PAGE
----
Martin Wolf in the Financial Times and Fidel Sendagorta in El País,
(see the respective references in the recommended reading section of this
newsletter), have made interesting contributions to the necessary reflection
on the public discontent regarding the impact of globalization and its
future development, from the perspective of the experiences gathered in
recent years. It is a discontent that raises doubts about the future of
the mega-international trade agreements, at least in their intent to go
beyond the original commitments established in the GATT and then the WTO.
(In this regard, see the April
2016 editions of this newsletter on http://www.felixpena.com.ar/).
This public unrest was one of the matters that garnered the most attention
at the 20th Annual CAF Conference, held in Washington DC., on 7 and 8
September 2016, jointly organized by the CAF-Latin American Development
Bank, the OAS and the Inter-American Dialogue. (See the information on
the Conference and its development on https://www.caf.com/xx-conferencia-caf).
The Conference was opened by Joe Biden, the Vice-President of the US.
(For the text of his presentation, go to https://www.whitehouse.gov/).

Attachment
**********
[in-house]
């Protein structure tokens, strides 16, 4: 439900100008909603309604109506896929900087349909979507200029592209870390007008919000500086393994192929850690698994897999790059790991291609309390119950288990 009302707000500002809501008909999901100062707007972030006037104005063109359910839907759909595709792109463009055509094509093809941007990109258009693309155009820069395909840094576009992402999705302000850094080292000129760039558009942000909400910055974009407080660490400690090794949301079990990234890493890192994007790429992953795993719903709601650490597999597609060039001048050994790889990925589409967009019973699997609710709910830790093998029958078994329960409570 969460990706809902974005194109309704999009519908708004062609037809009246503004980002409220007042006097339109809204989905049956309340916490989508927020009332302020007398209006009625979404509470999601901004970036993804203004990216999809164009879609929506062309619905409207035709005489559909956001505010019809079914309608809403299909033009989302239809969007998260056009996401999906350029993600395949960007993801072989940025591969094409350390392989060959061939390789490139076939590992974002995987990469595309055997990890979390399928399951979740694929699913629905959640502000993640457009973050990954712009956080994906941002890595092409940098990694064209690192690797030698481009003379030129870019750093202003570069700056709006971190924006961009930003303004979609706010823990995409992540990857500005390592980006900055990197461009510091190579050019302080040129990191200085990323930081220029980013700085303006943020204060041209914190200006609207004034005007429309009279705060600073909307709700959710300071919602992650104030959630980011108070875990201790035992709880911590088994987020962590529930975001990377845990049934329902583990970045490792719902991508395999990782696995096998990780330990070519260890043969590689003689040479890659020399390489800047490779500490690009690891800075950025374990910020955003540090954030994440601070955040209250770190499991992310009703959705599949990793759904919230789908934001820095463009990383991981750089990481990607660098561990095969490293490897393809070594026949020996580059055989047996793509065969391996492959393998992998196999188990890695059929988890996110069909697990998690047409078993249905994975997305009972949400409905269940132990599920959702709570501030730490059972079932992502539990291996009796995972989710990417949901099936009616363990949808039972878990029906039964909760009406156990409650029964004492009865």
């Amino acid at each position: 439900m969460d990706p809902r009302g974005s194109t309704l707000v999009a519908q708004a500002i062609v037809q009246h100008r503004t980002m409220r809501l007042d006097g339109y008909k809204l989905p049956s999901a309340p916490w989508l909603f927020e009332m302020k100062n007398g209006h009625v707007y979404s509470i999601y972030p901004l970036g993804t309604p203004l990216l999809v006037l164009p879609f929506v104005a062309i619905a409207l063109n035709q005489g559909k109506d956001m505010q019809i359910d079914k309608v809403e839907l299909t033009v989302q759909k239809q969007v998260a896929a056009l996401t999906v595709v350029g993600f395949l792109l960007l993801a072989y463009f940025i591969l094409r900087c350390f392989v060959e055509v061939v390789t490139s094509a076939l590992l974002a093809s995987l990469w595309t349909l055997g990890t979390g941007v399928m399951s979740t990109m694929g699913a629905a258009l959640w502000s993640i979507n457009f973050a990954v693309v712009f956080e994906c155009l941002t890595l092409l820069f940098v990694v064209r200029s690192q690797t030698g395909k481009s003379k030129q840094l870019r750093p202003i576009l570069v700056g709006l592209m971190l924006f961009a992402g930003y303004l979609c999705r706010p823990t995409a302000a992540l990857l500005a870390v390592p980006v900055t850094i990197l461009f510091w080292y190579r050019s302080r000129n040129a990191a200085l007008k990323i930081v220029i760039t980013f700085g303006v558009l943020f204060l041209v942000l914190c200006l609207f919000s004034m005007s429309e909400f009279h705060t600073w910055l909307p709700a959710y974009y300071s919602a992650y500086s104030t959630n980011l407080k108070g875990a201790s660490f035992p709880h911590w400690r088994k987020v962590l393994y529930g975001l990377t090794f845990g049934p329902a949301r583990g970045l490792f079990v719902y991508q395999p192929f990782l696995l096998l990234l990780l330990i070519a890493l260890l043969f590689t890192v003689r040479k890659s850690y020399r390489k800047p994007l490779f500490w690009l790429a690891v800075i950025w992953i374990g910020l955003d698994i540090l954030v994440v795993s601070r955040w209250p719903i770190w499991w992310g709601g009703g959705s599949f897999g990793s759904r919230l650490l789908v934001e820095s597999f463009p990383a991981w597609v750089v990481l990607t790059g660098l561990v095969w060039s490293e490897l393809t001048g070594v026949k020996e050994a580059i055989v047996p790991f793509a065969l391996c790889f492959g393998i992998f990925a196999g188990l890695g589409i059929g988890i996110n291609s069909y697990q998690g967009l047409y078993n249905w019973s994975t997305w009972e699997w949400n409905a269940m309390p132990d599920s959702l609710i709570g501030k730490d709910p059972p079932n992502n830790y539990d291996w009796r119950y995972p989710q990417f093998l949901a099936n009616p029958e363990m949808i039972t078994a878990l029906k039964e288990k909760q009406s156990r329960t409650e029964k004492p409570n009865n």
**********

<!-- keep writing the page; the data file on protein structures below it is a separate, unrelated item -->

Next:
Enrique Iglesias explicitly mentioned the subject of the public unrest.
Moreover, it is an issue that will most likely remain, probably for a
very long time, at the heart of the discussions about the international
trading system and its future.
The second conclusion refers to the foreseeable effects of the TPP for
signatory countries and non-members, especially Latin American countries
who are not part of the agreement. Studies indicate that is would have
a positive impact on employment, trade and investment in the participating
countries. The effects would differ, as is logical, from country to country.
If not deemed positive, it would be hard to imagine that the agreement
could obtain parliamentary ratification in any of them.
The effects would be different in the case of those countries that are
not members of the TPP. An interesting contribution was that of Lucas
Ferraz, an economist at FGV-EECP and Coordinator of the Economic Modeling
at the Center of Global Trade and Investment. He announced the results
of a study of the impact of the TPP on the economies of Argentina and
Brazil, including the assumption of their eventual incorporation as member
The debates showed that no Latin American country can assume that the
entry into force of the TPP would have no effect on foreign trade and,
in general, their integration into world economy. This would be a consequence
of the relative importance of the TPP member countries in trade, international
investment and global product. Hence the importance of considering different